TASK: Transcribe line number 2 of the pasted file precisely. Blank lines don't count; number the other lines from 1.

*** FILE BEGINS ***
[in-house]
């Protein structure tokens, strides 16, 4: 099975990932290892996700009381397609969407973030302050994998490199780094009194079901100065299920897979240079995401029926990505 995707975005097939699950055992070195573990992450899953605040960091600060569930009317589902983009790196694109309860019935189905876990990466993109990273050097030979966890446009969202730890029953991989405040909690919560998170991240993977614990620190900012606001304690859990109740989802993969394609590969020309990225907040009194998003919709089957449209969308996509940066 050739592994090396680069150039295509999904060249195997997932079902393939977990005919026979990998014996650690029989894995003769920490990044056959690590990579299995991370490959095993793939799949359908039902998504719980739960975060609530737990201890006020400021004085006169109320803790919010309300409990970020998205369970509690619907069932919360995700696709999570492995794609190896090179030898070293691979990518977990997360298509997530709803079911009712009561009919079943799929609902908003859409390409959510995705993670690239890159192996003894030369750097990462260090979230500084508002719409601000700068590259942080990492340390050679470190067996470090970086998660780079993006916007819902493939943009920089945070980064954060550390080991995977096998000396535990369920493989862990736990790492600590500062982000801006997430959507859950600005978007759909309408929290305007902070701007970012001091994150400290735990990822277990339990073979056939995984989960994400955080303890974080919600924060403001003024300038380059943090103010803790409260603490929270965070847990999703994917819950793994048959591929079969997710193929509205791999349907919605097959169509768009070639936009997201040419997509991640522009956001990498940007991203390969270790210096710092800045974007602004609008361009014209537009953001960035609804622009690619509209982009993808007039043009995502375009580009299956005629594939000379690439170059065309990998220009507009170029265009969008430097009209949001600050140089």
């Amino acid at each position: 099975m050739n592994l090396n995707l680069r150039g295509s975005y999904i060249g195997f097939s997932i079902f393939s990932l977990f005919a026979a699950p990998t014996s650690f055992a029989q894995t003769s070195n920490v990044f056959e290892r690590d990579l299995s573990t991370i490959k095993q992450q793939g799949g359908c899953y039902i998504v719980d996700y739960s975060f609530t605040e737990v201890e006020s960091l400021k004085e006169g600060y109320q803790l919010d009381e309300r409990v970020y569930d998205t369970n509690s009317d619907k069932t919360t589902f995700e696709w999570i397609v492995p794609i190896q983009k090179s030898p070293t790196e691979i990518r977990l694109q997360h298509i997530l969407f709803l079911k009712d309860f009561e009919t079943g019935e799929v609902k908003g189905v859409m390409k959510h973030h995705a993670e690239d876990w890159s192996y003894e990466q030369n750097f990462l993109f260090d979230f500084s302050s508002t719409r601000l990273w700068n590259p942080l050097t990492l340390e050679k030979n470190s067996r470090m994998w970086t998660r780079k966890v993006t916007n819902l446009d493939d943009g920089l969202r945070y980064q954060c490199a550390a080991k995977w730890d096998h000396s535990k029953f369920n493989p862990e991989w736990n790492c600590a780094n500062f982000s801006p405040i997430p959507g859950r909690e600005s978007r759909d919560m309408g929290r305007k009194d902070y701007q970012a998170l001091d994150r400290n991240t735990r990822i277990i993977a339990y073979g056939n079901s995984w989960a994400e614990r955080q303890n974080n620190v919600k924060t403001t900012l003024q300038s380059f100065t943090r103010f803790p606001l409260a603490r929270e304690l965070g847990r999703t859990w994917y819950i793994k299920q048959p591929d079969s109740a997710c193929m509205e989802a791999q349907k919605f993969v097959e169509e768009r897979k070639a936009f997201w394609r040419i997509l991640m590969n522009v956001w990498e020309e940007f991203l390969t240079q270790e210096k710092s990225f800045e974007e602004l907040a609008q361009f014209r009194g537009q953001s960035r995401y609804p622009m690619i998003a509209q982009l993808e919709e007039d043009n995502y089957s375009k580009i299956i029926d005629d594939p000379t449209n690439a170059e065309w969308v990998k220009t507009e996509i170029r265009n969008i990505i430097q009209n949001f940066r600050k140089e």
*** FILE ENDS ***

């Protein structure tokens, strides 16, 4: 099975990932290892996700009381397609969407973030302050994998490199780094009194079901100065299920897979240079995401029926990505 995707975005097939699950055992070195573990992450899953605040960091600060569930009317589902983009790196694109309860019935189905876990990466993109990273050097030979966890446009969202730890029953991989405040909690919560998170991240993977614990620190900012606001304690859990109740989802993969394609590969020309990225907040009194998003919709089957449209969308996509940066 050739592994090396680069150039295509999904060249195997997932079902393939977990005919026979990998014996650690029989894995003769920490990044056959690590990579299995991370490959095993793939799949359908039902998504719980739960975060609530737990201890006020400021004085006169109320803790919010309300409990970020998205369970509690619907069932919360995700696709999570492995794609190896090179030898070293691979990518977990997360298509997530709803079911009712009561009919079943799929609902908003859409390409959510995705993670690239890159192996003894030369750097990462260090979230500084508002719409601000700068590259942080990492340390050679470190067996470090970086998660780079993006916007819902493939943009920089945070980064954060550390080991995977096998000396535990369920493989862990736990790492600590500062982000801006997430959507859950600005978007759909309408929290305007902070701007970012001091994150400290735990990822277990339990073979056939995984989960994400955080303890974080919600924060403001003024300038380059943090103010803790409260603490929270965070847990999703994917819950793994048959591929079969997710193929509205791999349907919605097959169509768009070639936009997201040419997509991640522009956001990498940007991203390969270790210096710092800045974007602004609008361009014209537009953001960035609804622009690619509209982009993808007039043009995502375009580009299956005629594939000379690439170059065309990998220009507009170029265009969008430097009209949001600050140089």